Apple had to refresh its music-player line. It also had to compete with phones that are getting music storage and playback capabilities comparable to the most popular iPods.
In that respect, the company did a fantastic job.
If you're an iPod user who has spent years enjoying the device and thinking how cool it would be if Apple could put a phone and a Web browser inside, your day has come. You can experience the rest of the world through the little screen and white earbuds.
If you're just looking for a phone that can play music, consider the iPhone, but there are cheaper phones with comparable song capacities that work as well or better as phones.
Call quality was fine, but no better than on my cheap T-Mobile Samsung or Nextel BlackBerry.
It's fun to dial with the touch screen, but there were shortcomings. Amid stalled traffic at the Tacoma Narrows Bridge, I tried calling my parents and using the speakerphone. Even at maximum volume, I couldn't hear what was being said.
The iPhone makes it easy to view and e-mail photos, but its camera doesn't zoom, take video or capture as many pixels as some other high-end phones. It will soon seem rudimentary.
All the iPhone extras take a toll on battery life. On Saturday, after charging overnight, mine lasted 3 hours and 50 minutes. It had been used for eight minutes of calls, 45 minutes of music playing, 73 pictures, maybe 30 minutes of browsing and lots of examination by family.
If you're looking for a pocketable computer, the iPhone is the state of the art. It will take time for other computer companies to produce devices with so many features and a comparable interface in such an elegant package.
It's amazing how much technology is stuffed between its crisp display and its brushed metal back. The bundled applications are nice and easy to control. The hardware feels terrific and looks great, even though the screen is constantly smudged by fingers.
But the look and feel don't overcome what I think are limitations in its usefulness as a computer. Apple deserves particular scrutiny here, because it's locking buyers in for two years, during which the category of handheld computers is likely to take off.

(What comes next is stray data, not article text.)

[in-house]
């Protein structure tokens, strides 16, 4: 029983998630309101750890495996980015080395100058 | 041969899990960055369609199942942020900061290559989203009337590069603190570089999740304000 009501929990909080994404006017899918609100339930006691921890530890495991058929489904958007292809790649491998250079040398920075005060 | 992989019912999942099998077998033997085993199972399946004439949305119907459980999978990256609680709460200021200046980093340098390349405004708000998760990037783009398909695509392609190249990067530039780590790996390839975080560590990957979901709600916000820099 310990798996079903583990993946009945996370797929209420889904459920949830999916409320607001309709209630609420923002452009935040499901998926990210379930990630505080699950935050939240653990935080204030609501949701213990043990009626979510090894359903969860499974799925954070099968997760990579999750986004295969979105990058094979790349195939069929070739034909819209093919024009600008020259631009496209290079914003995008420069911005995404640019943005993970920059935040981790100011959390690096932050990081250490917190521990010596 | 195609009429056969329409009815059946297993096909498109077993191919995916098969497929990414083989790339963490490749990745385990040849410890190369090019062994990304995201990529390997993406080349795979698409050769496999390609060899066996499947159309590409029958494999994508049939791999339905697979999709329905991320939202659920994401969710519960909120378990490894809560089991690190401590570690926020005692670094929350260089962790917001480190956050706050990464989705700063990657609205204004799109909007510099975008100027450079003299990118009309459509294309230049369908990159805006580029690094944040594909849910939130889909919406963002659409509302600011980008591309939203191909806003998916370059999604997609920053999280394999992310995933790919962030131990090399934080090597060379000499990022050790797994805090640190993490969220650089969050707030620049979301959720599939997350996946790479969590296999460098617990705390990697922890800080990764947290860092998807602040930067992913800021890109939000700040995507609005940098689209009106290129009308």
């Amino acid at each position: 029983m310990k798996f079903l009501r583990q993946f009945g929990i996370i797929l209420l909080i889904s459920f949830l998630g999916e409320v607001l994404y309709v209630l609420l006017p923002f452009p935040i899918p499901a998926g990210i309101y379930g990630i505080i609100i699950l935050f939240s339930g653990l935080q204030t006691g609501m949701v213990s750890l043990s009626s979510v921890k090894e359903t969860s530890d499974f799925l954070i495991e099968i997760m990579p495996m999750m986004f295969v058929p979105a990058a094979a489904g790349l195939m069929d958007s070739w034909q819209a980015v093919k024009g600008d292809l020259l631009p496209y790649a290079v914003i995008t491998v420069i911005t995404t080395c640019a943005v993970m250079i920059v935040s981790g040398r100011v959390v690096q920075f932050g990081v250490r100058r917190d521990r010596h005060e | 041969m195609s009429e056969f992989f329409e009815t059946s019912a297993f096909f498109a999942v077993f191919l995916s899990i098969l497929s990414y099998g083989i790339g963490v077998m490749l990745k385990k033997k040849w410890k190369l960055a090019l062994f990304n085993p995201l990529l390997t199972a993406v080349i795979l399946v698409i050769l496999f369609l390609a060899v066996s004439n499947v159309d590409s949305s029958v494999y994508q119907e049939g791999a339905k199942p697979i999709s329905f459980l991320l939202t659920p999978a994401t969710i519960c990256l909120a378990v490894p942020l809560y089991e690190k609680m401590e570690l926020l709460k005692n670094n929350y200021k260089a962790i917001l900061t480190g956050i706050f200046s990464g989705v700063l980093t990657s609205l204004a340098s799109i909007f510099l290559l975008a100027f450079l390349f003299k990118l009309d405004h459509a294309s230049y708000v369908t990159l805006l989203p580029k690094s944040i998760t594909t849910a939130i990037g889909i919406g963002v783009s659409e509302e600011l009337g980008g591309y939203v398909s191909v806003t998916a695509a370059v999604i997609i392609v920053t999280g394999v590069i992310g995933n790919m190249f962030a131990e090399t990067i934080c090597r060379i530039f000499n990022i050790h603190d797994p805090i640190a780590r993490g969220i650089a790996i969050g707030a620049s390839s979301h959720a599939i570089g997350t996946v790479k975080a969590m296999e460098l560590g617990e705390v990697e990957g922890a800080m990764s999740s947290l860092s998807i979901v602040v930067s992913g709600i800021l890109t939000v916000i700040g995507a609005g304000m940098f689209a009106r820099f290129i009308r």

Led by Intel, Nokia, Microsoft, Sony and now Apple, the tech industry expects us all to soon carry tiny wireless computers.
Apple just raised expectations for the size, power and elegance of these devices, but the iPhone's not perfect. Entering text on the touch screen feels too challenging to use for composing even a long e-mail.
Price, mandatory service plan and limited applications will also prevent the iPhone, as it stands, from becoming the computer in everyone's pocket.
Still, if you can't wait for this kind of device, go for it. You'll probably like it a lot. You'll experience the future of portable computing, and you'll push the industry ahead.
Just remember this is only the first of many remarkable portable computing gadgets that will appear before your contract expires.
Brier Dudley's column appears Mondays. Reach him at 206-515-5687 or email@example.com.
About Brier Dudley
Brier Dudley offers a critical look at technology and business issues affecting the Northwest.
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When vice president of Sub Pop Records Megan Jasper isn't running things at the office, she's working in her garden at her West Seattle home where she and her husband Brian spend time relaxing.